Research seminar
Michael Hagner
19 - 21 March 2015

It is a truism in history of technology that the “printing revolution”, as the American historian of the French Revolution Elizabeth Eisenstein suggests, profoundly transformed the generation, representation and circulation of knowledge.In arts, humanities and sciences the printed book has been the authoritative medium of scholarly communication for more than 550 years. Books are manageable individual objects with a long life span, and books are containers for preserving of what we think is part of the intelligibility of the world. The book has been as important for the advancement of human civilisation as the compass and gun powder and as the Canadian philosopher Marshall McLuhan states, the book facilitated modern individualism and the predominance of Western culture. McLuhan also predicted that we are approaching the end of the Gutenberg Galaxy. Since the advent of the World Wide Web in the 1990s, prophecies concerning the death of the book have been repeated again and again.

There is no doubt that we are witnessing a retreat of paper, while digital publications are on the rise. This development is strengthened by political initiatives such as Open Access in the sciences and the humanities, and by new business models that push e-books and tablets. This shift is profoundly changing the ontology of contents. Whereas the content of a printed book is exclusively directed towards human readers, assuming that these contents are intelligible to human minds, the content of a digital text in a certain format is also accessible to machinized “readers”. Hence, the content is transformed into data, which are analysed according to given algorithms.

These changes do not only challenge our phantasy concerning the value of knowledge and the idea of the “readability of the world”, proposed by the German philosopher Hans Blumenberg, they also remind us of reflecting the role of the printed book in a digital environment. Does it have a future, and if so, what role could and should that be? Are we already witnessing changes in book culture that might lead into new directions? Could the book of the future serve as a kind of boundary object, which has lost the exclusive dominance of the Gutenbergian book, but gives way to integrate different cultures, practices and values ranging from the arts to the sciences? Or should we regard it as a vaccine against the arbitrariness of the web?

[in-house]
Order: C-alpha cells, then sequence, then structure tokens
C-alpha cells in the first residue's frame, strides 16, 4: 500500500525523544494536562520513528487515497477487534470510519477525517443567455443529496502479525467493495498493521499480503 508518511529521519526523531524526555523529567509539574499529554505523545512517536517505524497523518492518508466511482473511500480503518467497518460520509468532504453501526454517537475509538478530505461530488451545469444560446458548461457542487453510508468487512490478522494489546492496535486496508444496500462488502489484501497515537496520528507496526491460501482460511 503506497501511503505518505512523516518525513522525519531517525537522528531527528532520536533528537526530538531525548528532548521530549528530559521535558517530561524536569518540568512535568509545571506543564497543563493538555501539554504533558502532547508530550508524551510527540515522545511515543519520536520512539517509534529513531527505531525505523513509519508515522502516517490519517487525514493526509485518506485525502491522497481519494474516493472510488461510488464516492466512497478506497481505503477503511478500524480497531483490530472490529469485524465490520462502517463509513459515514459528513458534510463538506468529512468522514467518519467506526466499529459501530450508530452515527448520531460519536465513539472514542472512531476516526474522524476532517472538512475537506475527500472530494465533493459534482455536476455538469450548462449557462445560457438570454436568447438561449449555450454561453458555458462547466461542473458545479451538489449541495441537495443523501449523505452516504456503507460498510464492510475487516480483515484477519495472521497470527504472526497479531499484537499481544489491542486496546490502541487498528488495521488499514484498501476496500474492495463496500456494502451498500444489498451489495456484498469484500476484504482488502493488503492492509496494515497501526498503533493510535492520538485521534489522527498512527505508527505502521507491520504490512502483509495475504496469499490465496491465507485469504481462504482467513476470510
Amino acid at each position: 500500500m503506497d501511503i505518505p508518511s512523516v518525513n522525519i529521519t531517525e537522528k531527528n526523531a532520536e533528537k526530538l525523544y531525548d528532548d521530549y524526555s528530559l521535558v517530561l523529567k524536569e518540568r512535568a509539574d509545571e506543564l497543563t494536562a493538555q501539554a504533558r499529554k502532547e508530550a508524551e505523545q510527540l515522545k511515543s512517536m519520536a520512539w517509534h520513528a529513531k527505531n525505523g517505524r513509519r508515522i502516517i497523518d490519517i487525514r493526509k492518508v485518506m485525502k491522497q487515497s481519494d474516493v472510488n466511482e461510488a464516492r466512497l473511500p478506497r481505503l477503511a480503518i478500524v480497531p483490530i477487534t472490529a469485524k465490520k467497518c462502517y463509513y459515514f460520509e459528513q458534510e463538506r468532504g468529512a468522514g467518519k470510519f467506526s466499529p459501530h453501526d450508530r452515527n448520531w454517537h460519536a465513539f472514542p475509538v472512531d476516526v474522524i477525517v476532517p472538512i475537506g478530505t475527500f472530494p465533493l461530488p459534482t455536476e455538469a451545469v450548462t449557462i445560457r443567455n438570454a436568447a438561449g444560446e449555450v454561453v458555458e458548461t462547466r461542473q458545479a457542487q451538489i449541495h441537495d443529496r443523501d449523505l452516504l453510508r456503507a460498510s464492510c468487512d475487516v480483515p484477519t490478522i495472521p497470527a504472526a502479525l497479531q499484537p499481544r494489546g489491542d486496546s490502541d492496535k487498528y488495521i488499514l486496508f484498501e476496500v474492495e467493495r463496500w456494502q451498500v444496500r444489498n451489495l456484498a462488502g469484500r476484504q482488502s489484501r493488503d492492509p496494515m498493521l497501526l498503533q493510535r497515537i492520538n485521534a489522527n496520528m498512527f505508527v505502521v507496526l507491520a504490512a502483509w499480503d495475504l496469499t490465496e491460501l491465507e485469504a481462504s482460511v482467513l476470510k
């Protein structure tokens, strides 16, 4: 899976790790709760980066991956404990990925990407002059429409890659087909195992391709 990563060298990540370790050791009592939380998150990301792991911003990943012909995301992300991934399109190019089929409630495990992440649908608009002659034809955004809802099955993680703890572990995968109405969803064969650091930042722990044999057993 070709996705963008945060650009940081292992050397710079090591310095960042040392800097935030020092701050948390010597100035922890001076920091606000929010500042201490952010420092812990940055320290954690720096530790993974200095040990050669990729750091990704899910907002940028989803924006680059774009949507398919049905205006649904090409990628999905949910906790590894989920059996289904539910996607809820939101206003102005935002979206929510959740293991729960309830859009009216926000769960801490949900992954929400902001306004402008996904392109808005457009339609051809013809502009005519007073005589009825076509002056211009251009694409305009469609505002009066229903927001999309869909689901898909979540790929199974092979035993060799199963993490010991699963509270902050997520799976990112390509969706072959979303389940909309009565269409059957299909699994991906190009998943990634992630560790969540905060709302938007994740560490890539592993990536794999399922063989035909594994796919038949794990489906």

Questions like these pertain to the book in general, that is, arts and humanities, artists’ books, photography, visual culture and the relationship between artistic and scholarly work. The examination of the role of the book is subject of the workshop at the Istituto Svizzero. We will tackle the history and ontology of the book, reflect about their function in the scholarly and in the artists’ world, and include publishers, book makers and artists who present their views both from practical and theoretical perspectives. We understand this broad perspective as a kind of boundary work, by which we offer a fresh view on the book in a situation of conflicts between paper and the digital, quantification and narration, commons and commodities.

Michael Hagner, born in 1960, is professor of Science Studies at the Department of Humanities, Social and Political Sciences at ETH Zurich. His research focuses on history of brain’s research, the role of images in scientific research and recently on the history of book in science.

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Roger Eberhard
Is a Swiss artist and publisher, founder of the b.frank book.

Christoph Schifferli
Supervises oScope Media, a company specialized in digital archives, dynamic web solutions and intuitive applications for multimedia devices. He collects books of art and photography.

Dagmar Varady
Lives and works in Halle. She studied design at Burg Giebichenstein Academy of Arts and Design in Halle and media art with specialization in inter-media at the Academy of Visual Arts Leipzig. She belongs to the generation of artists working intensely on the borderline between art and science.


Istituto Svizzero di Roma
via Ludovisi 48, Rome

Biblioteca Casanatense
via di Sant’Ignazio 52, Rome



Thursday 19 March
Istituto Svizzero



Welcome by Michele Luminati (ISR Director)


Michael Hagner, The Order of the Book:

Paper, Digitalization, and Disciplines


Ann-Kathrin Eickhoff, Artists Books in the ‘Sammlung Marzona’


Roger Eberhard, (Self-)publishing Photobooks in the Digital Age

Friday 20 March
Casanatense Library



Christoph Schifferli, The Dematerialization of the Art Book


Stefan Scheidegger, Writing in the age of machine translation


Saturday 21 March
Istituto Svizzero



Dagmar Varady, Crafting Digital Art: Practices and Problems


Fabian Grütter, Visual Design in the Office:
Standardizing Stationery Design


Michael Hagner, Books Unbound: Concluding Remarks


Gallery: Michael Hagner – The order of the book